Saturday, June 4, 2011

Nonconformity Is Not Always Rebellion

So, I just saw the new X-Men movie: awesome.
    But there's a deeper point to this one than just lots of action, cool special effects, and pretty people fighting each other. I don't want to read too much into it, but the premise of the X-Men has always been about conformity or nonconformity. Whether to fit in or rebel. Coexist or take over. The conflict is always present, and the decision at hand is something that is terribly relevant for anyone having an identity crisis or experiencing a coming of age, which is one reason the comic book was so popular with young people.
    We may not be quite as unusual as the mutants in the film are, but we all have had that moment or era in life (and if you haven't, don't worry, it's coming) where we had to decide to go along with the status quo or speak out against it. Sometimes this speaking out is peaceable, and sometimes it's violent or disruptive.
    Personally, I can only go along with some things for so long. Eventually, I have to put my foot down and say: this isn't working anymore; or no, I'm not going to do this. But all too often, we conform almost without thinking about it. Or we conform directly as a result of not thinking about it.
    I think we should stop that. Stop not thinking and start thinking. What do you think about the issues? Not what does your favorite television personality think about it, what do YOU think about it? If you come to the conclusion, after careful and deliberate consideration, that you do agree with your TV actor/commentator's opinion after all, fine, but at least you gave it some thought and can back up your reasoning.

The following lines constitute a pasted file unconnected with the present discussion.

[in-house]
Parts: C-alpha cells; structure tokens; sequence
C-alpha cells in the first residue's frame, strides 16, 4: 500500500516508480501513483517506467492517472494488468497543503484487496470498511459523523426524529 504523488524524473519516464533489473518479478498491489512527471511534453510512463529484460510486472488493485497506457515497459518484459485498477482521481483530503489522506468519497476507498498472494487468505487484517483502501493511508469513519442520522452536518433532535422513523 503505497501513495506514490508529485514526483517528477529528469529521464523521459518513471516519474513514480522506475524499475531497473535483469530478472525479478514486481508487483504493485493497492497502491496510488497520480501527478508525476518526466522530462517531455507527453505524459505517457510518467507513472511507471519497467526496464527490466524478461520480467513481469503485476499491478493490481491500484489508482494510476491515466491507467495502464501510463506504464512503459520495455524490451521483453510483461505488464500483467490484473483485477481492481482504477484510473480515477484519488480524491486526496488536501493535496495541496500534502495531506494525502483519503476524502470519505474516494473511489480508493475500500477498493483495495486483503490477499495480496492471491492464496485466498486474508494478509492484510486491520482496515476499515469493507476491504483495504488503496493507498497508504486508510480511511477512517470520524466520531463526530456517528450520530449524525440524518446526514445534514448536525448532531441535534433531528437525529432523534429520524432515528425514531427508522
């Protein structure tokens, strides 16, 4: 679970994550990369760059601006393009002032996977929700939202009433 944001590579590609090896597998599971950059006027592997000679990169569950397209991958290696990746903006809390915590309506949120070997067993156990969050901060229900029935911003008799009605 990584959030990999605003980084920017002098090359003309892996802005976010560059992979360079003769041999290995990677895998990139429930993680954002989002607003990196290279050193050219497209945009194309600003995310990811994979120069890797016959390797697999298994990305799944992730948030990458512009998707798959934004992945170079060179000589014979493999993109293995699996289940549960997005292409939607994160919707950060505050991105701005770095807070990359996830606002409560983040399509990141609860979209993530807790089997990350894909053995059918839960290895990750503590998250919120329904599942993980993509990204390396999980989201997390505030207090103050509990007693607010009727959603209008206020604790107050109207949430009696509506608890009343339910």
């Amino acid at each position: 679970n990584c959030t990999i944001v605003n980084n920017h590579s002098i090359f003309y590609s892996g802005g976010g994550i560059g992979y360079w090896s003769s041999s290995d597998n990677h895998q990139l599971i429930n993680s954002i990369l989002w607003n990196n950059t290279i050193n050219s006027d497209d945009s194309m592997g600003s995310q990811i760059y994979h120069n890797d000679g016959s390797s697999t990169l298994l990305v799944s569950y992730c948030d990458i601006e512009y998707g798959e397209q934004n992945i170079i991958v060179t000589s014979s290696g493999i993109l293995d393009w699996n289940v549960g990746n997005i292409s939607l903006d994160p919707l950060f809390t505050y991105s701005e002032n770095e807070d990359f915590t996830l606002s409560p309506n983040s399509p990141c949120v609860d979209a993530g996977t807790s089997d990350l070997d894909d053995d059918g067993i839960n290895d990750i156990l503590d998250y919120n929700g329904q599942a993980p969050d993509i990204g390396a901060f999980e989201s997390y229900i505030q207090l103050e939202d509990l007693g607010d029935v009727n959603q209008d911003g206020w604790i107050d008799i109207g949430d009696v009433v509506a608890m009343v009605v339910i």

Conformity is about many things. In high school, it's about wearing certain clothes, listening to certain music, watching certain TV shows, or other things that are focused on your appearance, style and likes/dislikes. As a grown up, sometimes it's still about these things, but because your microcosm now extends a little farther beyond yourself, you have to worry about other things. Politics (even if you think you don't care), economics, society. Like it or not, it's important to think about these other things. We can't be egocentric forever.
    Coexistence with people we disagree with is necessary. Just because we don't all agree on things doesn't mean we have to eliminate the opposition. That is called fascism. And we should probably try to avoid that direction. But coexistence doesn't mean we have to keep our mouths shut. We can still argue for what we think and believe in. If we have our opinions, but keep them to ourselves, it's just as bad as not thinking about things and not having opinions, because then a certain group of people can make all the important decisions about politics, society, economics, etc, on their terms.
    Make up your mind and make a stand. It may not always seem like it makes a difference, but it could make all the difference.
Caring is not creepy.

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